Using the Routine to Explore a events from World War II
Ulrica Andersson, grade 9, Lemshaga Akademi
As part of their in-depth study of World War II, Ulrica presented the following dilemma to her grade 9 students:
Imagine you are living in Germany in 1937. You are confronted by the Hitler Jugend and need to make a decision to join or not. To join involves many benefits – friends, fun activities, nice uniforms and probably higher grades in school. Most of the students you know have already joined the Hitler Jugend. The pressure is hard. At the same time, they have seen and reacted against the bad treatment of a Jewish class-mate and a boy with communist parents. You are confronted with following alternatives:
1.To join Hitlerjugend
2. To continue having no part in it, keeping a low profile, not to provoke anyone.
3. Actively taking the part of the rejected.
4. Find own alternative
Ulrica used the Does it fit? routine to help her class imagine the dilemma from the point of view of a German student and try to understand the complications and difficult decison making process one might face in such a challenging situation. To begin, the group considered the situation and tried to identify what the ideal solution would look like. The students agreed that the ideal would be to find a solution that: was harmless, gave largest possible benefits such as friends, activities, clothes and other advantages, allowed a clear conscience.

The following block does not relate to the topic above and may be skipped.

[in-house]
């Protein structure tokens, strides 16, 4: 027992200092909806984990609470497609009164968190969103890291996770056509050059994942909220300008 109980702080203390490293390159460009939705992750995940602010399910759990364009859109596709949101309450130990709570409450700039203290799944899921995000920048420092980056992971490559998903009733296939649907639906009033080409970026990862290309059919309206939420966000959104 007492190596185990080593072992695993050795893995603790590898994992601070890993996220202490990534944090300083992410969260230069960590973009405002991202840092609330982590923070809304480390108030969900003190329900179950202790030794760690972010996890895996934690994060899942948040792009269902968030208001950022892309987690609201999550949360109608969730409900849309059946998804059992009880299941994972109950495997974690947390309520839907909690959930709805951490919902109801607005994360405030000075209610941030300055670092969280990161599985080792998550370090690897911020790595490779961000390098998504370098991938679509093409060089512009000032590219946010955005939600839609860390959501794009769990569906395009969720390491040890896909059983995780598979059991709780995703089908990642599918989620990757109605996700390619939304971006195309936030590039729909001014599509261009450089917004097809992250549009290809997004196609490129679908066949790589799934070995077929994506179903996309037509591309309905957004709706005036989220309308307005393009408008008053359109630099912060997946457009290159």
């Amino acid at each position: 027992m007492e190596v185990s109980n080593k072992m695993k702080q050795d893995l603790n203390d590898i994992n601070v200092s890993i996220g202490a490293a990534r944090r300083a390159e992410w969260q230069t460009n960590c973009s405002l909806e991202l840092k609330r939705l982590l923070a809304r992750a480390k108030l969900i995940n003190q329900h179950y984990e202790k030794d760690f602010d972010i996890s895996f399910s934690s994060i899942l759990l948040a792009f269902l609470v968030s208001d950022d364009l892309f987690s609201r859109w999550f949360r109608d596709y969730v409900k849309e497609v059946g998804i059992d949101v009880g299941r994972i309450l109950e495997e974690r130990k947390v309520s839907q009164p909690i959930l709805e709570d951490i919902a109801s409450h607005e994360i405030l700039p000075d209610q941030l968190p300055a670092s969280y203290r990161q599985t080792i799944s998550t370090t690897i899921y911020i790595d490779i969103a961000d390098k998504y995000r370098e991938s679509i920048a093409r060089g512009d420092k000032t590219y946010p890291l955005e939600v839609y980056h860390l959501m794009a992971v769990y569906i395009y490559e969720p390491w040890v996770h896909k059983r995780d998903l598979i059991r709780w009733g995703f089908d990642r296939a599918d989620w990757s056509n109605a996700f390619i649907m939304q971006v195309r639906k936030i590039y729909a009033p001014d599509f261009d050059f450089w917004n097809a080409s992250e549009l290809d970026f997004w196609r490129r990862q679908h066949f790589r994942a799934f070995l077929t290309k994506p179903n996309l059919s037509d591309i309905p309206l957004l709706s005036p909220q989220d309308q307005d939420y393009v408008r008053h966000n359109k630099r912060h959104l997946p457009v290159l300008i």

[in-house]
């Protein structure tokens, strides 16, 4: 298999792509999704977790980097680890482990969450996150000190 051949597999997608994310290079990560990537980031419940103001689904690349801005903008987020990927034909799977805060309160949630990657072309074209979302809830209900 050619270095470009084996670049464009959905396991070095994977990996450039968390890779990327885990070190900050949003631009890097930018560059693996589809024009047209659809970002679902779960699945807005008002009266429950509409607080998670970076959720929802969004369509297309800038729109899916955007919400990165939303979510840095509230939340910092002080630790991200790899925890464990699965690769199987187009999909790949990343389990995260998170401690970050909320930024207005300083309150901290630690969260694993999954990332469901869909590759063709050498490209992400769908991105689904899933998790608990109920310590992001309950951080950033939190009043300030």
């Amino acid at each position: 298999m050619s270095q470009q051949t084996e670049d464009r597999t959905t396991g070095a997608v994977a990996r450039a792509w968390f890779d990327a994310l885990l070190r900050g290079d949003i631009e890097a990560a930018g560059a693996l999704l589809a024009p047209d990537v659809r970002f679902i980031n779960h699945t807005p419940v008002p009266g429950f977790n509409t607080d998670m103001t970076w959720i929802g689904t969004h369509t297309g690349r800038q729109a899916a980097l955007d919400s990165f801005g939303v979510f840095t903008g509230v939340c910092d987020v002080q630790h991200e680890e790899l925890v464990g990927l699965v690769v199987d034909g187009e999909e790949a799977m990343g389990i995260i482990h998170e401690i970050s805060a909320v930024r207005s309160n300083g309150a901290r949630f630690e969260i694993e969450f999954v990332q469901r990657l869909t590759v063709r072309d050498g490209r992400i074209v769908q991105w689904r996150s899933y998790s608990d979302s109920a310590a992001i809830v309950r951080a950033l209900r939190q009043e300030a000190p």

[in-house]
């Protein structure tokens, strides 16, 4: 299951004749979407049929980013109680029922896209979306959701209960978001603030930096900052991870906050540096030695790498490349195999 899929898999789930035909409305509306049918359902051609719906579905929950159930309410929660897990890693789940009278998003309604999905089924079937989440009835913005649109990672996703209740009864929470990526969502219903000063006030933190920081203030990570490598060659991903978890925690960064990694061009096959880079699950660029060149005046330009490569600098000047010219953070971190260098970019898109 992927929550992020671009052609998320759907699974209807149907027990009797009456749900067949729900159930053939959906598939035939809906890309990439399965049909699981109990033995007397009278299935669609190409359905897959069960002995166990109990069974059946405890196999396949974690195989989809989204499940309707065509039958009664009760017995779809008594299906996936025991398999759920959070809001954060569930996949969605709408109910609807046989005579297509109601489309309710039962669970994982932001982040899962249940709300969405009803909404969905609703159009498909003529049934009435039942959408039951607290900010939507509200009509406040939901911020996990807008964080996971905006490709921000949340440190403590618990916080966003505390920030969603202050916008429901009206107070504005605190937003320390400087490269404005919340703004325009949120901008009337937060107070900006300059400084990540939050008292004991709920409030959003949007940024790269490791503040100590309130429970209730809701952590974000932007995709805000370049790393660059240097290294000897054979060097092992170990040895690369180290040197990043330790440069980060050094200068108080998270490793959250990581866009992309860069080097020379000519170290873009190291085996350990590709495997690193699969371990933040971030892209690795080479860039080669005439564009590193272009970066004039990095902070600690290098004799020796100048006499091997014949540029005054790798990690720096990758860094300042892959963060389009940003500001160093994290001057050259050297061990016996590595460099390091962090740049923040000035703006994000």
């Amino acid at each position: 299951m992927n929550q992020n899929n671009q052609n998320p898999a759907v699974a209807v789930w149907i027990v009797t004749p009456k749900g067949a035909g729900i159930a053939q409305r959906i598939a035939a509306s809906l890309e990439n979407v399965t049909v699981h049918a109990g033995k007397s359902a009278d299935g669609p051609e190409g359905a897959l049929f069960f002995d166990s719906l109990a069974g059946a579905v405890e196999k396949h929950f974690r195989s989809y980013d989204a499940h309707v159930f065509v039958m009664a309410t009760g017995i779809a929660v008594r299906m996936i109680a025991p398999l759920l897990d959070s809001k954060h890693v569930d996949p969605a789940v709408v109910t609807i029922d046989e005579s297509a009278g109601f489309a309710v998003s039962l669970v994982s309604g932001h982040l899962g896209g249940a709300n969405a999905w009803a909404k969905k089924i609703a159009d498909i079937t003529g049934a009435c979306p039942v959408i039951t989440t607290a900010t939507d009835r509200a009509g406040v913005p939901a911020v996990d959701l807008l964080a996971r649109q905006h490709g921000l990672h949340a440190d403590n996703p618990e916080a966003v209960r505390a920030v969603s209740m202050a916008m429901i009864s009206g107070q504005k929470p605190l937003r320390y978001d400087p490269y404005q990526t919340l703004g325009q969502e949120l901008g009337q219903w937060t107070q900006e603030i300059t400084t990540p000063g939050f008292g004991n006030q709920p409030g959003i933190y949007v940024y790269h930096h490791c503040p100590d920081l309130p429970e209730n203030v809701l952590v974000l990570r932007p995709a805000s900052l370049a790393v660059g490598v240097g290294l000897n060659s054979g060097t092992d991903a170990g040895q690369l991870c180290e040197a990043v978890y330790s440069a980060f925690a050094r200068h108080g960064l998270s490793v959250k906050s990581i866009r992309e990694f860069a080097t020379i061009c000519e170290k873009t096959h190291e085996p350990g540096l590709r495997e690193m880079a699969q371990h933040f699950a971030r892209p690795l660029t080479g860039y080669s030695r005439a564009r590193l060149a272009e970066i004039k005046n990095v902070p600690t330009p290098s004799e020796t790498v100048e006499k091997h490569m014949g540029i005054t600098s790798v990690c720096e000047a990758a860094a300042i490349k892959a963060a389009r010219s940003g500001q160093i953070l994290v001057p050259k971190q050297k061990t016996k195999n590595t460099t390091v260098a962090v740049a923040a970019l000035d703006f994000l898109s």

Students used the following questions from the the Does it Fit? routine
Constraints, limits – what is possible?
Effects – what happens?
Feelings – How would it feel?
The following options were discussed in the pairs. Students presented their arguments to the group and explained their reasons for choosing their option and elaborating on how it would feel fromthe chosen point of view.
Option 1: Join Hitlerjugend
- Corresponds to the ideal’s demands except conscience
- You have no choice
- Reduces danger for me and my family
- You can get a good position in the army and a smart weapon
- Hard to feel that you have failed for group pressure and not declared your own standpoint
- You can reduce your bad conscience by helping the kept out secretly.
- As a member you certainly get brainwashed until your conscience disappears
Option 2: To continue having no part in it, keeping a low profile, not to provoke anyone.
- Far from the ideal solution
- Dangerous to stand outside
- Hard to feel that you are kept out
- You feel that you are a coward as you are silent
Option 3: Actively taking part for the rejected.
- Far from the ideal solution
- Very dangerous and risky
- Gives a good conscience because you have shown your own standpoints/ not good conscience as you put your family in a dangerous situation.
Option 4: Find an own alternative – escape (to a neutral country, Sweden or Switzerland)
- Close to the ideal as you get away from the external demands.
- Don’t know how dangerous it is
- Don’t know how life will be over there
- Don’t know how it works for the family
- Uncertain how it feels, maybe as you desert.